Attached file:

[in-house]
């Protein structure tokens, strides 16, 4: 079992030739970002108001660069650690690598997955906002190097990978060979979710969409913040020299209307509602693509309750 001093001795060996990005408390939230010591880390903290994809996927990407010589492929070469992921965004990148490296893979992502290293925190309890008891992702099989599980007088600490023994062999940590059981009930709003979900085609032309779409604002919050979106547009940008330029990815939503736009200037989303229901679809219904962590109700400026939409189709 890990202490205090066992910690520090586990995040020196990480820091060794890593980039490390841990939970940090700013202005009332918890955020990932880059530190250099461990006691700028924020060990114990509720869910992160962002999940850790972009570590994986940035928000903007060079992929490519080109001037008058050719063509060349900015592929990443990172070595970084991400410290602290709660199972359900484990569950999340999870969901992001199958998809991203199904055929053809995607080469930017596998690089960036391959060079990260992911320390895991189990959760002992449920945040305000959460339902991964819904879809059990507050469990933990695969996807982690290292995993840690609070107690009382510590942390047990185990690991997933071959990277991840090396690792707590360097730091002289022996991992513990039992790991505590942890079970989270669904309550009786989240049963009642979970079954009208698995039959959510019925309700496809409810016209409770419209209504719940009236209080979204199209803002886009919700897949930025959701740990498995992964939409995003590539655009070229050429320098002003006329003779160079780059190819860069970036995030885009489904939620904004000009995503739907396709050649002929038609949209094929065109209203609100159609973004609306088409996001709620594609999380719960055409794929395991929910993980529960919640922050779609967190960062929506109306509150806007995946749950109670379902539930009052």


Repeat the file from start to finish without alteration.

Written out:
[in-house]
């Protein structure tokens, strides 16, 4: 079992030739970002108001660069650690690598997955906002190097990978060979979710969409913040020299209307509602693509309750 001093001795060996990005408390939230010591880390903290994809996927990407010589492929070469992921965004990148490296893979992502290293925190309890008891992702099989599980007088600490023994062999940590059981009930709003979900085609032309779409604002919050979106547009940008330029990815939503736009200037989303229901679809219904962590109700400026939409189709 890990202490205090066992910690520090586990995040020196990480820091060794890593980039490390841990939970940090700013202005009332918890955020990932880059530190250099461990006691700028924020060990114990509720869910992160962002999940850790972009570590994986940035928000903007060079992929490519080109001037008058050719063509060349900015592929990443990172070595970084991400410290602290709660199972359900484990569950999340999870969901992001199958998809991203199904055929053809995607080469930017596998690089960036391959060079990260992911320390895991189990959760002992449920945040305000959460339902991964819904879809059990507050469990933990695969996807982690290292995993840690609070107690009382510590942390047990185990690991997933071959990277991840090396690792707590360097730091002289022996991992513990039992790991505590942890079970989270669904309550009786989240049963009642979970079954009208698995039959959510019925309700496809409810016209409770419209209504719940009236209080979204199209803002886009919700897949930025959701740990498995992964939409995003590539655009070229050429320098002003006329003779160079780059190819860069970036995030885009489904939620904004000009995503739907396709050649002929038609949209094929065109209203609100159609973004609306088409996001709620594609999380719960055409794929395991929910993980529960919640922050779609967190960062929506109306509150806007995946749950109670379902539930009052």